Fort Myers (239) 822-7299
LaBelle (863) 517-3157
Naples (239) 732-4671
Port Charlotte (941) 564-3057

Standing for the Rights of Process Servers

36086116 - man and woman are exchanging contract or documentAmerica’s legislative system works to protect all innocent parties, which includes special efforts to protect civil servants like mailmen, fire fighters, and process servers. In Florida, for example, assaulting a process server is considered a felony charge. Statute 843.01 declares that any person who knowingly and willfully resists, obstructs, or opposes a person legally authorized to execute process by threatening or implementing violence will be guilty of a felony in the third degree. New York recently made legislative changes to protect their own process servers as well.

However, it is unfortunately common for defendants to falsely report misbehavior by the process server, leaving the server in a tricky situation to prove his innocence. Douglas Dendinger, a process server in Louisiana, knows this well. Back in 2012, Dendinger was tasked with serving a police officer with papers for a police brutality lawsuit. At the very last minute, Dendinger followed his gut and instructed his wife and nephew to videotape the encounter outside of Washington Parish Courthouse.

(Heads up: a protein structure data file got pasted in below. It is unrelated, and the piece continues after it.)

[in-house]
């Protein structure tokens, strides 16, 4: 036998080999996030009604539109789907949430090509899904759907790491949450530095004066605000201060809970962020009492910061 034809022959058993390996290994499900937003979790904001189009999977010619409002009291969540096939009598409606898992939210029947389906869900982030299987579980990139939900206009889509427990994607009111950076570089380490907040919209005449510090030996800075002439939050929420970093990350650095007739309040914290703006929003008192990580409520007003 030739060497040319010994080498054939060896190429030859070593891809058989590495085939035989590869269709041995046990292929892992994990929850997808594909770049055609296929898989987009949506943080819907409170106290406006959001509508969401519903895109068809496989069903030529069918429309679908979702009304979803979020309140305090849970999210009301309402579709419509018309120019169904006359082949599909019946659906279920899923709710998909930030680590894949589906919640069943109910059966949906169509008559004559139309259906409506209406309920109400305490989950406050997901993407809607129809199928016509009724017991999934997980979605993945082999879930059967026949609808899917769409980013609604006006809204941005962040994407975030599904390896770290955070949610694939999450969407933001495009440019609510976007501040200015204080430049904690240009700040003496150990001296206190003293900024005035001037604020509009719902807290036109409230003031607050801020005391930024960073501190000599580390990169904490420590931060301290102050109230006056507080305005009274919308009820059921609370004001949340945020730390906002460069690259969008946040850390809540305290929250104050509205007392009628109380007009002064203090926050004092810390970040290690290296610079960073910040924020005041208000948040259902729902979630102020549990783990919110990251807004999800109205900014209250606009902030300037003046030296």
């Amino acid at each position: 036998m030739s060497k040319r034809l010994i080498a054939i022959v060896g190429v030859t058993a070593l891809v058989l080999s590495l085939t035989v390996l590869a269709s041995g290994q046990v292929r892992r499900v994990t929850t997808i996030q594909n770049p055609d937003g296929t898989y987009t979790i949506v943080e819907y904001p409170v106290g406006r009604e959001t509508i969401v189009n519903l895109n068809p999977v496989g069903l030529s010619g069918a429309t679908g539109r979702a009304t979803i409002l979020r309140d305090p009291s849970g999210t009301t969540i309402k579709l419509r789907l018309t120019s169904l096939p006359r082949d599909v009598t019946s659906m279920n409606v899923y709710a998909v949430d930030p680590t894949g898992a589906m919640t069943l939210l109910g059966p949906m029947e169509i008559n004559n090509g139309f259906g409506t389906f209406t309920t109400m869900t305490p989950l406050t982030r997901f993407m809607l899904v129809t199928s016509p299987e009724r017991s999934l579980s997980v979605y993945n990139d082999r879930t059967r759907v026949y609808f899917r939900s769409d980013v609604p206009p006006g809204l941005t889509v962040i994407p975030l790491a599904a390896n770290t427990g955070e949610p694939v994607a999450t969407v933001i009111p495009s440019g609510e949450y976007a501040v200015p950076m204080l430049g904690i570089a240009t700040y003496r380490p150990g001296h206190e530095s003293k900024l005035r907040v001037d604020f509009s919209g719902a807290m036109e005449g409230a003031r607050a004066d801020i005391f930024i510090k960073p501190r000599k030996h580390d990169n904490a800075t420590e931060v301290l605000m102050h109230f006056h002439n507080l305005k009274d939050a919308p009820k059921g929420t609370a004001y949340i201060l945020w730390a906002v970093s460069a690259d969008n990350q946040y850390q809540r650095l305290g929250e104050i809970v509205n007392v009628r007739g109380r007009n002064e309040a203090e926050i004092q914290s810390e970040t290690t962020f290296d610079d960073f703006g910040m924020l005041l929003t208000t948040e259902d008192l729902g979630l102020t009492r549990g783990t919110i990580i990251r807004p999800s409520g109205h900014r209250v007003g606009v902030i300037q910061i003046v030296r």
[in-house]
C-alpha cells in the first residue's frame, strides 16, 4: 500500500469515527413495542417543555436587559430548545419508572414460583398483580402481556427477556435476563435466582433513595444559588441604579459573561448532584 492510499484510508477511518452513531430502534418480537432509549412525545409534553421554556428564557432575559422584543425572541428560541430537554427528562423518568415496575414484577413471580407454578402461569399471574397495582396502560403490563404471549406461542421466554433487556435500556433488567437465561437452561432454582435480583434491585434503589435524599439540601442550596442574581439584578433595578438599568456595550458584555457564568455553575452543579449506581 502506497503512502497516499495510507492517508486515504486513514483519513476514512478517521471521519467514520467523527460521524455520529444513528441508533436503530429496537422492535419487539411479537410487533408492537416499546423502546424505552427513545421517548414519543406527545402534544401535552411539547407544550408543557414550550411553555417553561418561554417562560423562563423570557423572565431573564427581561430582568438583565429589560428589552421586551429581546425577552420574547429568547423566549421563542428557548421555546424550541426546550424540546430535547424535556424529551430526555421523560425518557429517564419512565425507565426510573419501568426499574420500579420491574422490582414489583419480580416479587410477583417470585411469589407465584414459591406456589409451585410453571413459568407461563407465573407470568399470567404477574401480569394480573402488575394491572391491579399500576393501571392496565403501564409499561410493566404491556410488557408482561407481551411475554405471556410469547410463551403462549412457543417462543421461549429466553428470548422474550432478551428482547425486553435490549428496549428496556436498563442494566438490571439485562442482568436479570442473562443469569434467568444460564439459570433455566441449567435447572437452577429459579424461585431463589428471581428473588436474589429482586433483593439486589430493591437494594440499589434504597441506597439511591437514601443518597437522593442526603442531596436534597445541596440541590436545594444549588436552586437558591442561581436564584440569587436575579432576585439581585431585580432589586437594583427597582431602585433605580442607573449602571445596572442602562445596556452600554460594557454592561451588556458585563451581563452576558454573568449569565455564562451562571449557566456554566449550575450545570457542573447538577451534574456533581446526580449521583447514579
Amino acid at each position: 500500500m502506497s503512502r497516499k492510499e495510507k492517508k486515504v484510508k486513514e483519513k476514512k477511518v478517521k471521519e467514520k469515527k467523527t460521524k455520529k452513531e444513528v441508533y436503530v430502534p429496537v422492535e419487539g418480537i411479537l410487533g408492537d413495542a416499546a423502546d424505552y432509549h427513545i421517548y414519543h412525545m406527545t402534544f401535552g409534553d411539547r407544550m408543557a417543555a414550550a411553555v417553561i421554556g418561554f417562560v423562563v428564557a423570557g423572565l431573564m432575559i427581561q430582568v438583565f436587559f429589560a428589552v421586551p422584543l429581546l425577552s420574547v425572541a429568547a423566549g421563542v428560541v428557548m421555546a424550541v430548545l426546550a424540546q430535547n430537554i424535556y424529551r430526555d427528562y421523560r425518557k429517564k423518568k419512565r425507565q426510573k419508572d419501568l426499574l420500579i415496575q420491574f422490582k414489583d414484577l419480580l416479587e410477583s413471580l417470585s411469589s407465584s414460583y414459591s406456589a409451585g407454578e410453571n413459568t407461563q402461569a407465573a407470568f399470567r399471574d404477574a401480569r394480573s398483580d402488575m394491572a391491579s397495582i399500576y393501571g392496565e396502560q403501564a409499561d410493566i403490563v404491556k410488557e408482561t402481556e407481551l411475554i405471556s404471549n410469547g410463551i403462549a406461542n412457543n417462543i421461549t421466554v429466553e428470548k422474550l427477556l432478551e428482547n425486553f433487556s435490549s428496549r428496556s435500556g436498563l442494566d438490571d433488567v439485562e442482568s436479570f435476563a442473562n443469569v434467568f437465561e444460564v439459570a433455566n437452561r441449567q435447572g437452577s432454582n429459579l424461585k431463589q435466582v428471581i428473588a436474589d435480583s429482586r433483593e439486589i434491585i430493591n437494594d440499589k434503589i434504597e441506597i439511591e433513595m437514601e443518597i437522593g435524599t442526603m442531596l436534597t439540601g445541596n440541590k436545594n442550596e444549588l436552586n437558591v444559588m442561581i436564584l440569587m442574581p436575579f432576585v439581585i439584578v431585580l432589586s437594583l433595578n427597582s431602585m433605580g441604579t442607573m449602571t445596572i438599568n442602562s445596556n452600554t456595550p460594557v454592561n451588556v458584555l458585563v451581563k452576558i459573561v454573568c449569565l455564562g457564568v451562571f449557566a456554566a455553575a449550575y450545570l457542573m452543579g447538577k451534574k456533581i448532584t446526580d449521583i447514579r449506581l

It turns out that the cell phone videos saved Dendinger from serving many years in prison. Former Bogalusa police officer Chad Cassard accused Dendinger of slapping him in the chest with the lawsuit in 2012, and two court prosecutors claimed to have witnessed the altercation. Dendinger was swiftly charged with battery, witness intimidation, and obstruction of justice, and it was his word against a police officer and two prosecutors.

That is, until the cell phone videos from his wife and nephew were turned in to the courts. The videos clearly show that Dendinger never touched Cassard, and Dendinger’s case was dismissed. However, Cassard, then-DA Walter Reed, and the two now-former prosecutors, Julie Knight and Leigh Anne Wall, all found themselves in severe legal trouble after Dendinger’s release. The video that made Dendinger a free man also proved that the four of them colluded for malicious prosecution and false witness statements.

Dendinger filed a civil rights suit due to the mistreated he endured, and his story has become a symbol of the importance of fair treatment toward all process servers who are simply trying to do their job.